Sunderland prepares for First World War centenary with posters exhibition

A selection of First World War recruitment posters are on show in Sunderland to mark the centenary

Leigh McDade, from South Shields, looks at the World War One posters on display at the Monk Wearmouth Station Museum, Sunderland
Leigh McDade, from South Shields, looks at the World War One posters on display at the Monk Wearmouth Station Museum, Sunderland

First World War recruitment posters which were used in a North East town have gone back on show almost a century later.

The posters are believed to have been displayed in Sunderland Museum and were put into storage at the end of the war.

Now they have been retrieved and are open to inspection at Monkwearmouth Station Museum in Sunderland until November as the city prepares for the centenary of the outbreak of the war.

Most of the posters were commissioned by the Parliamentary Recruitment Committee to appeal to people’s sense of duty, patriotism and outrage at events such as the German naval shelling of Hartlepool.

 

Localised posters in the exhibition include one for the 160th Wearside Brigade Royal Field Artillery, based at Houghton Hall in Houghton-le-Spring.

The brigade was first raised in 1915. Of the 766 soldiers recruited at that time about half were from Sunderland with the rest coming from other parts of County Durham.

Another poster is headed Our Boy and includes the verse:

“He’s with the Wearsiders

The boys who do or die

He wears a khaki tunic

in the 20th DLI”

The 20th Battalion was one of two DLI battalions with close links with Sunderland. The poster was produced by local printer Hills and the artist, Caroline Hall, was also from Sunderland.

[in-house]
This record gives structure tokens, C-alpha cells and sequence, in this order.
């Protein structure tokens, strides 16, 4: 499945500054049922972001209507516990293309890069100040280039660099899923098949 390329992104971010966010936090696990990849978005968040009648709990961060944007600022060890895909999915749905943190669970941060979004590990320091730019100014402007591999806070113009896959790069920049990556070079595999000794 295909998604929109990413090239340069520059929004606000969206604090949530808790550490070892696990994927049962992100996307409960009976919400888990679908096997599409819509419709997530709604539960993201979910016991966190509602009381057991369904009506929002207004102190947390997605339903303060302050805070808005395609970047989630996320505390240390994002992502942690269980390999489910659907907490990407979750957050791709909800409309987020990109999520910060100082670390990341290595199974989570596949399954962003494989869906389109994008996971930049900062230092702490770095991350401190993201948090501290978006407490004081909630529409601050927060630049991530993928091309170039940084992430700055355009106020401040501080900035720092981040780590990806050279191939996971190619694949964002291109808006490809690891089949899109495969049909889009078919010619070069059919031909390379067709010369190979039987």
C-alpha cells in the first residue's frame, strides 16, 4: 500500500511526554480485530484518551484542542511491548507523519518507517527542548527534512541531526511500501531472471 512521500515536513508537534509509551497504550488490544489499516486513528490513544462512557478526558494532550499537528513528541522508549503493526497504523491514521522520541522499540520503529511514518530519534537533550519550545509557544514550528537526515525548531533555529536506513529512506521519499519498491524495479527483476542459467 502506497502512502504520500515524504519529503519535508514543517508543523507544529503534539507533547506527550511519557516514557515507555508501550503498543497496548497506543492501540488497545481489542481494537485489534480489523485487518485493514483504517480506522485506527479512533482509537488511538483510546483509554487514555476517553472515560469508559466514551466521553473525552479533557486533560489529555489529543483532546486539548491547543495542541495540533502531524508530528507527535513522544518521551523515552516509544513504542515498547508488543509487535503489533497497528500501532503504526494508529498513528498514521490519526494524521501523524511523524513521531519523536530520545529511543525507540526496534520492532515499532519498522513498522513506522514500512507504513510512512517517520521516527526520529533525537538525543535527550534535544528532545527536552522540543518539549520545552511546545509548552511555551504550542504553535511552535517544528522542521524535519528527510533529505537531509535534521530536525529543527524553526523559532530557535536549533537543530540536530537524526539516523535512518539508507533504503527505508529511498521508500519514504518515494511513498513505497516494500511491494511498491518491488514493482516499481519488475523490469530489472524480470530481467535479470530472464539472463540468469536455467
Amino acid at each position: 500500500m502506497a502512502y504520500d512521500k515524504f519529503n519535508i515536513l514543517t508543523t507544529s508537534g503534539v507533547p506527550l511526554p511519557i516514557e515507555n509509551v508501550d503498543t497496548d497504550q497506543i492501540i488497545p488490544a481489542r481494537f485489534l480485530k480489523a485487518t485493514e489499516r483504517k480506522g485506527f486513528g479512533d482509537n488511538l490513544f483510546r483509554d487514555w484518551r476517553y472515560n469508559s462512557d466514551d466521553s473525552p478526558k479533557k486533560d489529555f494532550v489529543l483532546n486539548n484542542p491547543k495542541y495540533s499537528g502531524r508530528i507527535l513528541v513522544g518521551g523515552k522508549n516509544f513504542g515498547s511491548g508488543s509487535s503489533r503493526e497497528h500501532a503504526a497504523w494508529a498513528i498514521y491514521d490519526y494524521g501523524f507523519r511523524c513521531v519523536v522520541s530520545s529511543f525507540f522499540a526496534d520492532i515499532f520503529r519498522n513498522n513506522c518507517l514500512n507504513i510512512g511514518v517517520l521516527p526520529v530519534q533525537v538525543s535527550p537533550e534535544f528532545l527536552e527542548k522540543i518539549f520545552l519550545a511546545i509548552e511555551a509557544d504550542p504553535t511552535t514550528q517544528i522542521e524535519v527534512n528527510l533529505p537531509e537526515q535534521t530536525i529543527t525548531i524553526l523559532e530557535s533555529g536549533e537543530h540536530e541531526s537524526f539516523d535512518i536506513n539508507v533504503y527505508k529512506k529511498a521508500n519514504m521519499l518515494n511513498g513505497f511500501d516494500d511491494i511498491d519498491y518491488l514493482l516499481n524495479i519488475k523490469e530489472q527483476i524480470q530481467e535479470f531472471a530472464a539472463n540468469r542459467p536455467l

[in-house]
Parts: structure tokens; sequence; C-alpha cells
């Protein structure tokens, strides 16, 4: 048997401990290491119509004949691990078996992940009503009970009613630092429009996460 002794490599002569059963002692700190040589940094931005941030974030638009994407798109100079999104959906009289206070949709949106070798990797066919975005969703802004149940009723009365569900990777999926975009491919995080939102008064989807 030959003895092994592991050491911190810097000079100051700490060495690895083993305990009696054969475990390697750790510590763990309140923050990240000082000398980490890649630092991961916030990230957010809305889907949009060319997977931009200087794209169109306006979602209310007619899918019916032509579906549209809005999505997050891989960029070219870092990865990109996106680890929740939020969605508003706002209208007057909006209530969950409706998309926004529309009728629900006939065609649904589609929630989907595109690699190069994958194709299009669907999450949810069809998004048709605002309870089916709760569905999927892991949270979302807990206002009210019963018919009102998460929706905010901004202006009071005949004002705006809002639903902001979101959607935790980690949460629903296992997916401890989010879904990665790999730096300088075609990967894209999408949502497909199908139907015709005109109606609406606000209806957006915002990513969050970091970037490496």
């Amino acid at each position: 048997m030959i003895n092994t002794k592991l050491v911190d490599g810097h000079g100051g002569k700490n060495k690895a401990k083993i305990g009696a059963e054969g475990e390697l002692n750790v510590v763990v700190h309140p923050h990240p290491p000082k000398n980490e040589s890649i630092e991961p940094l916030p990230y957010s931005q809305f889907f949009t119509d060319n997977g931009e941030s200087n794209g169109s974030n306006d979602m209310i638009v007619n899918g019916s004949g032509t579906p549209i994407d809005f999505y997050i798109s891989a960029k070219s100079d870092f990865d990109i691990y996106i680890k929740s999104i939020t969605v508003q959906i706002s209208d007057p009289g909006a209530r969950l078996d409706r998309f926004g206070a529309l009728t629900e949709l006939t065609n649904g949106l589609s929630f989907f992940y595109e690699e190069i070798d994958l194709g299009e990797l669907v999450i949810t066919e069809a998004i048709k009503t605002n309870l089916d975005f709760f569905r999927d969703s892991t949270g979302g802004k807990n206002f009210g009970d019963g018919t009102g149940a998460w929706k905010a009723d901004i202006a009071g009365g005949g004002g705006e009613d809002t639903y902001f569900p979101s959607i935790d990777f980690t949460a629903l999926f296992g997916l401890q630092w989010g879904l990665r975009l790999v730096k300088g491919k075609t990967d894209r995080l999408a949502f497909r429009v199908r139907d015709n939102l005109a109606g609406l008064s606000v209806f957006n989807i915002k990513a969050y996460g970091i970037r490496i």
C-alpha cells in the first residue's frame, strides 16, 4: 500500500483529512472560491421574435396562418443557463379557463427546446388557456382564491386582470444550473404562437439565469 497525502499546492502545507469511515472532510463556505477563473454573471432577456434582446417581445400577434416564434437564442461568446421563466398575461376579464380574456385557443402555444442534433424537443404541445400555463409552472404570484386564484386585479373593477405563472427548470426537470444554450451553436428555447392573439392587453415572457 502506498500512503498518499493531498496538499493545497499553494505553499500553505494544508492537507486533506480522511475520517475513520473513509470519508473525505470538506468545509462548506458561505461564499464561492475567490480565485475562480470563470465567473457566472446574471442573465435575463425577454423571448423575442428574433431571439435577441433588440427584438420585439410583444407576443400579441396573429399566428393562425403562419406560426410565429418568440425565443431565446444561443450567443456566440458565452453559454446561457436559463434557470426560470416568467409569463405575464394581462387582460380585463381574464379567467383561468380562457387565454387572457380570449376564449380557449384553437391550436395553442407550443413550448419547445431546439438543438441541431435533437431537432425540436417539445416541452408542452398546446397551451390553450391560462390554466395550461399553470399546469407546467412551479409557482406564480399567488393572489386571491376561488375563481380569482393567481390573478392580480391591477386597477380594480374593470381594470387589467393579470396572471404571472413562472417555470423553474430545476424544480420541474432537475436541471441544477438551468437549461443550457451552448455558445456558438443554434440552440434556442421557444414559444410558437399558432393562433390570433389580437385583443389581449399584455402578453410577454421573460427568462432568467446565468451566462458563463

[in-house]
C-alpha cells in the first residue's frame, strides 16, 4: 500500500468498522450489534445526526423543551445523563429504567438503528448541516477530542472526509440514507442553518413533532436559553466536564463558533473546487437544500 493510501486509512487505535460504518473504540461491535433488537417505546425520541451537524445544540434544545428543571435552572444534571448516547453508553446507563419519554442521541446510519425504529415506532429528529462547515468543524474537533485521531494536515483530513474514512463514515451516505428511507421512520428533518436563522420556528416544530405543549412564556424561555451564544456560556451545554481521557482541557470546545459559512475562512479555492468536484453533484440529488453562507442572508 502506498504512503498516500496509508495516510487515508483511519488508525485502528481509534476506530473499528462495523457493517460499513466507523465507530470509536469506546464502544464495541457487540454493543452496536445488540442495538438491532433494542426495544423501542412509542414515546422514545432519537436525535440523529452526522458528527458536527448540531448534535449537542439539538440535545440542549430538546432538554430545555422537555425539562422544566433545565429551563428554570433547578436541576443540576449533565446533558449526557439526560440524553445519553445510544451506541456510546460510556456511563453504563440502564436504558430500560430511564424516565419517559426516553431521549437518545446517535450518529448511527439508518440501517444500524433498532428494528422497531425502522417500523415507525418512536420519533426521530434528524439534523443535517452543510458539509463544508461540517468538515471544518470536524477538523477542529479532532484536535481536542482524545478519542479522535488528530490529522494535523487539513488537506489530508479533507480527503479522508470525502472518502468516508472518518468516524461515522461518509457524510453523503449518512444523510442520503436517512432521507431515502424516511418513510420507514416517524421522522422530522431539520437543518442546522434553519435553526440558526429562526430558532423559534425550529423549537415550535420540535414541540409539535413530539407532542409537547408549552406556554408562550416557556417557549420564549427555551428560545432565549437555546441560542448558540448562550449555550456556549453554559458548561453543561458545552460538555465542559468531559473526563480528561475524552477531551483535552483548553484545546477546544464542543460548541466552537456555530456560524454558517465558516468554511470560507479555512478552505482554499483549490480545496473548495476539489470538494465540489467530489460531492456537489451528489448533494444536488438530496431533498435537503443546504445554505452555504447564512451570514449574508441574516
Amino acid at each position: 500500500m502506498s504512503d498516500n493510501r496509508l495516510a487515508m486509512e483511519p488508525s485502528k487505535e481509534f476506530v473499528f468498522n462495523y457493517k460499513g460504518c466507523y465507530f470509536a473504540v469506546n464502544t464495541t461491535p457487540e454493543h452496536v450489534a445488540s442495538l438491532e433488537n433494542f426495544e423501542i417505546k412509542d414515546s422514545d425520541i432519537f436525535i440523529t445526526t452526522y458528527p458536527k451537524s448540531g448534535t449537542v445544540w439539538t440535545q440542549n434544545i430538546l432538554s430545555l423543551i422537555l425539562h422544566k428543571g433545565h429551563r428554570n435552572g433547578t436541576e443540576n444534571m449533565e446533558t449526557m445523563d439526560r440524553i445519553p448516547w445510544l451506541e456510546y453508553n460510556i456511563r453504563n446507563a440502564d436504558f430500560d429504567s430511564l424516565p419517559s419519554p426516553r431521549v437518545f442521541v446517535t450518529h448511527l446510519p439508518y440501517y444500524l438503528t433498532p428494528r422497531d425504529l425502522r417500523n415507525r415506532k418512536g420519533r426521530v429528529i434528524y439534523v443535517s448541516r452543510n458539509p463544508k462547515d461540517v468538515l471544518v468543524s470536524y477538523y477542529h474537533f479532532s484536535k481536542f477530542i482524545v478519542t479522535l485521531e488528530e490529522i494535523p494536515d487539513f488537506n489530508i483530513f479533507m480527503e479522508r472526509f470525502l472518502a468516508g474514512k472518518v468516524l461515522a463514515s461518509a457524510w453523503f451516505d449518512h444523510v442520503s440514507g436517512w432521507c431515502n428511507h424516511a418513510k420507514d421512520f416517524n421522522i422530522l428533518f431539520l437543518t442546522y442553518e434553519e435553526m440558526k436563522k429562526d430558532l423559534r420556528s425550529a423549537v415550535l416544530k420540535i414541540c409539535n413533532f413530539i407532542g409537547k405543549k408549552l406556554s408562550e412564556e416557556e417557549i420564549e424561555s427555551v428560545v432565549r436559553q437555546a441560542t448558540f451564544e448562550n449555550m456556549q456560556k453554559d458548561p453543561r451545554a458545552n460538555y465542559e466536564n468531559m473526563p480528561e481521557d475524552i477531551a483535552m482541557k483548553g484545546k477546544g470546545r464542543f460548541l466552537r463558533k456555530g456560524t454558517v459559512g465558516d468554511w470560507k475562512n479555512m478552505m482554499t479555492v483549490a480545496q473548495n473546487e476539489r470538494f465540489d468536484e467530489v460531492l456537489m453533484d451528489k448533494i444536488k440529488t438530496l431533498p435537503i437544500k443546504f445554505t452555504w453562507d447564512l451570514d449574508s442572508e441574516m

“The posters are absolutely stunning and in superb condition, and we can only thank whoever had the foresight not to throw them away at the end of the war,” said Sunderland museums manager Jo Cunningham.

As part of Sunderland’s contribution to the centenary, a range of other projects are being developed through the city council and voluntary and partner organisations.

The council’s heritage team is working on a project to collect memories, stories or photographs connected to Sunderland and the war.

Council heritage officer Janet Robinson said: “The impact of the war was felt everywhere. In Sunderland alone over 25,000 men served from a population of 151,000, of which approximately one third was killed or wounded.

“As part of the war effort shipbuilding in Sunderland increased dramatically and it also suffered from the Zeppelin attack in the Monkwearmouth area on April 1, 1916.”

The attack resulted in Usworth Air Field being constructed in October 1916.

As part of the war effort Sunderland raised its own Brigade, consisting of approximately 800 men that went on to become the 160th Wearside Brigade.

“There are many interesting stories and facts about Sunderland during the war, and we would like to hear from anyone who may have more to tell. People kept diaries, sent letters and postcards from places they visited, and some may have photographs or drawings,” said Janet.

“We have already received some fantastic stories and images and we would be very interested to hear from more people.”

Materials such as photographs of Sunderland people in the Armed Forces, diaries, postcards, letters home and drawings are all welcome. Contact 0191 561 8413 or email janet.robinson@sunderland.gov.uk

Sunderland’s links with the war include local engineer William Mills, who set up the first aluminium foundry in Britain in Monkwearmouth and invented the Mills bomb grenade .

The 1916 raid by German Imperial Navy Zeppelin L11 rained bombs on both sides of the River Wear, killing 22 people,

The only Victoria Cross to be awarded to a member of the Royal Army Medical Corps on the Western Front in 1915 was won by Temp, Lt George Allan Maling, a doctor’s son from Sunderland.

Maling, 26, won the VC at the Battle of Loos for working “incessantly with untiring energy collecting and treating in the open, under heavy shell fire, more than 300 men.

“He was flung down and temporarily stunned by the bursting of a large high explosive shell which wounded his only assistant and killed several of his patients. A second shell soon covered him and his assistants with debris, but his high courage and zeal never failed him, and he continued his gallant work single-handed.”

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